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I don’t think you need to worry about python being too slow. I’ve never had an issue with it, but then again, I’ve never really been able to get a complicated program working consistently.

I originally downloaded PROS, but found using text in VEXcode much easier deal with and operate. Though I would only recommend the text version, as it comes with the same benefits as block, but works like a text program.

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We do have a vscode extension available. (Can’t find the original blog post but there’s our reveal trailer)


I believe this depends.
If you order new sensors released by VEX, there is a garuntee that the sensors released by VEX would have immediate integration into VEXCode but the other coding softwares (like PROS and RobotMesh) will be behind with the integration due to information and implementation delay. It would be infuriating to be a new team and get a first batch of sensors, but you will not be able to figure out where to find half of the sensors in motors and sensors setup because the sensor may not yet be added in PROS or RobotMesh yet.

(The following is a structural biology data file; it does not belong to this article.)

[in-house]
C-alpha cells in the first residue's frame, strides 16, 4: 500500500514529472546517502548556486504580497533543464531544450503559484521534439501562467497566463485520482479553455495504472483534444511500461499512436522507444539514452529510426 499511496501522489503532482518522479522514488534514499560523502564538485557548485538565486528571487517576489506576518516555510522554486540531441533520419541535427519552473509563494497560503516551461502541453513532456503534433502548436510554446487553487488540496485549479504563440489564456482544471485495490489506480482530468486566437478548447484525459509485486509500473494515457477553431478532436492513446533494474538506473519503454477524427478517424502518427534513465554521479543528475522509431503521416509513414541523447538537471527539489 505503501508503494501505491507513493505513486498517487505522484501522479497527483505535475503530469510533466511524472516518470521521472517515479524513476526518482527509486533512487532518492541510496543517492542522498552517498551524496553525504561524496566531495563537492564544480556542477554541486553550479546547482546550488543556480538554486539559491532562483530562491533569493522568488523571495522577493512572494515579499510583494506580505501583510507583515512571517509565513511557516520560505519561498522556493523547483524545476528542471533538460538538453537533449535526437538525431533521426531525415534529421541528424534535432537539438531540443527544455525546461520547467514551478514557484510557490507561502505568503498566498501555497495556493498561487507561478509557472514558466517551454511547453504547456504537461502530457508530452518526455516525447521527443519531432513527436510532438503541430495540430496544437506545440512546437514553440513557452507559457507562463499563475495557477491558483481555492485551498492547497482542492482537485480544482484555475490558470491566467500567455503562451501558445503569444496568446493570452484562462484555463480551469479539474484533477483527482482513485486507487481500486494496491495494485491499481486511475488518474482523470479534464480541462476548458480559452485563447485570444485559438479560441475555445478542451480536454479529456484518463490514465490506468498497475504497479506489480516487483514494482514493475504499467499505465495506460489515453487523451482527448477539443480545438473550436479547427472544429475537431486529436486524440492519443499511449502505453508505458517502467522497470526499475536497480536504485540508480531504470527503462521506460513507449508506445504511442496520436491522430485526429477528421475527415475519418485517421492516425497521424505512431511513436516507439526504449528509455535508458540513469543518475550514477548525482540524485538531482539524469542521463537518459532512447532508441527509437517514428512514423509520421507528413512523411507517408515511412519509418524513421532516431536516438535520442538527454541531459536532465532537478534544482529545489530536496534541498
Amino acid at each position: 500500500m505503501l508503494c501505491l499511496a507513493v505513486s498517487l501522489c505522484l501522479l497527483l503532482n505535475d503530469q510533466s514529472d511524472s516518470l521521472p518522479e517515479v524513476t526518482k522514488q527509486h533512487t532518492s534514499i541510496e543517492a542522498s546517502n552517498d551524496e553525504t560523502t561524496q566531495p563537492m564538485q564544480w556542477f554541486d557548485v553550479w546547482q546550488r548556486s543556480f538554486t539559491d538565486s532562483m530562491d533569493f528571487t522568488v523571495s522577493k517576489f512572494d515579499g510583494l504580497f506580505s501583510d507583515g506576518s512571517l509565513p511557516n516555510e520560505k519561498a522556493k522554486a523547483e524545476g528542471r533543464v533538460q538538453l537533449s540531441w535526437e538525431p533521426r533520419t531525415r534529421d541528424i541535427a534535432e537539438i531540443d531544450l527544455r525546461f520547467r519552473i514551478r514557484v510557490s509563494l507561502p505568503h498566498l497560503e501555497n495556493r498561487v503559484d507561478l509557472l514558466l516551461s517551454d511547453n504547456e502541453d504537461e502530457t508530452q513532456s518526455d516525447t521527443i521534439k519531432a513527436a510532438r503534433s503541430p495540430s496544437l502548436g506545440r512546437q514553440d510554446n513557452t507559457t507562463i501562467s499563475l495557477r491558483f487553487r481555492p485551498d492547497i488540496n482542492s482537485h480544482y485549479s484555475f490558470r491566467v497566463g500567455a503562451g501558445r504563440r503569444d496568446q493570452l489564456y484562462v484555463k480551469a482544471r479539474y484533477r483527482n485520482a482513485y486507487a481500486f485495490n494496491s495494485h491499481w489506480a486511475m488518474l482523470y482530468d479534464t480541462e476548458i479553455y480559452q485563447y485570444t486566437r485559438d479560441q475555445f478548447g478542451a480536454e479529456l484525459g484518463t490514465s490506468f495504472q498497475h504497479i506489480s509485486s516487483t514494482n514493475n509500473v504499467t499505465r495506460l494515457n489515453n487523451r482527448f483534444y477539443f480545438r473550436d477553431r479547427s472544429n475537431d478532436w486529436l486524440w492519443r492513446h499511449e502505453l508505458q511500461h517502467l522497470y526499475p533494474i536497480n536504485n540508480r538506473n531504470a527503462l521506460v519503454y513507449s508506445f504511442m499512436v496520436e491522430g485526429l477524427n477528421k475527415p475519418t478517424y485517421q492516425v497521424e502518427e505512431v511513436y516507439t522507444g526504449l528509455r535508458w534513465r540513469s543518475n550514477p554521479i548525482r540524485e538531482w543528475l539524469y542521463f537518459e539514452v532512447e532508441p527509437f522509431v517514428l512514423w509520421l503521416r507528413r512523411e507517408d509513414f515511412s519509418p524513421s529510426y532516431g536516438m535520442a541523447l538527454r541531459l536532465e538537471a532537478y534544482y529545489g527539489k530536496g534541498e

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I will be learning how to code a VEX robot in Python via VEXCode Python. I hope it goes well, but my biggest critiques so far is:

  1. Compiler errors are not an automatic thing. Usually errors are automatically presented with Python IDE’s (example Pycharm), but with VEXCode you have to physically click the “build” button in order to see if any errors exist.
  2. No PIP integration. It is excruciatingly limiting when you cannot use regularly used Python packages (like numpy). I would love it if there is the capability to install packages for the V5 brain to use (but I can see how this can be a massive feat to implement considering the limits of the V5 Brain)
  3. Speaking of numpy, where’s numpy? Numpy is a powerful package that is used regularly in Python applications. Why is numpy not a thing in the VEXcode Python’s IDE?
  4. No multi-file. Since we are talking about VEXcode and not VEXcode pro, there is no multi-file implementation which is a major issue. Python is built to be incredibly easy to do multi-file projects, so I would love it if multi-file is an option for VEXcode V5, or possibly have a Python version of VEXcode V5 Pro